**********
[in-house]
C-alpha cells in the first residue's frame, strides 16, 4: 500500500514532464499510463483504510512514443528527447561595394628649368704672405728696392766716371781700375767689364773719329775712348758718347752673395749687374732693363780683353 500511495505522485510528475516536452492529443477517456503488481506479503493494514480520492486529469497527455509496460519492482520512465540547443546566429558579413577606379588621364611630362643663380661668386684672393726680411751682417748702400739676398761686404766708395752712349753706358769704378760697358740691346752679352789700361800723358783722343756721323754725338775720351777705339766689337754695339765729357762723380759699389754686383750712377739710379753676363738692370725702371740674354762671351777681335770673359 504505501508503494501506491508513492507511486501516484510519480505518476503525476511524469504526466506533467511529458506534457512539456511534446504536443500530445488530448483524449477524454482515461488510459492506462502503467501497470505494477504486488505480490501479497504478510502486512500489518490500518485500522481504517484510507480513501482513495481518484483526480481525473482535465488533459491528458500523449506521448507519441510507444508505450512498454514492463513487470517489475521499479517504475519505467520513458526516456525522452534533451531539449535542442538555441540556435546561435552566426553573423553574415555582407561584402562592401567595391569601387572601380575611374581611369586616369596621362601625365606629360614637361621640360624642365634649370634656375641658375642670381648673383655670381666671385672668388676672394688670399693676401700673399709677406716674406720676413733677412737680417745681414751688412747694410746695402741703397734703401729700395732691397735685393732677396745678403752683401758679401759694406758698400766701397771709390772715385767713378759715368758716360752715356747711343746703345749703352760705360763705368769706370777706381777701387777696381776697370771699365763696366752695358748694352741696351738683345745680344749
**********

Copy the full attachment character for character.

[in-house]
C-alpha cells in the first residue's frame, strides 16, 4: 500500500514532464499510463483504510512514443528527447561595394628649368704672405728696392766716371781700375767689364773719329775712348758718347752673395749687374732693363780683353 500511495505522485510528475516536452492529443477517456503488481506479503493494514480520492486529469497527455509496460519492482520512465540547443546566429558579413577606379588621364611630362643663380661668386684672393726680411751682417748702400739676398761686404766708395752712349753706358769704378760697358740691346752679352789700361800723358783722343756721323754725338775720351777705339766689337754695339765729357762723380759699389754686383750712377739710379753676363738692370725702371740674354762671351777681335770673359 504505501508503494501506491508513492507511486501516484510519480505518476503525476511524469504526466506533467511529458506534457512539456511534446504536443500530445488530448483524449477524454482515461488510459492506462502503467501497470505494477504486488505480490501479497504478510502486512500489518490500518485500522481504517484510507480513501482513495481518484483526480481525473482535465488533459491528458500523449506521448507519441510507444508505450512498454514492463513487470517489475521499479517504475519505467520513458526516456525522452534533451531539449535542442538555441540556435546561435552566426553573423553574415555582407561584402562592401567595391569601387572601380575611374581611369586616369596621362601625365606629360614637361621640360624642365634649370634656375641658375642670381648673383655670381666671385672668388676672394688670399693676401700673399709677406716674406720676413733677412737680417745681414751688412747694410746695402741703397734703401729700395732691397735685393732677396745678403752683401758679401759694406758698400766701397771709390772715385767713378759715368758716360752715356747711343746703345749703352760705360763705368769706370777706381777701387777696381776697370771699365763696366752695358748694352741696351738683345745680344749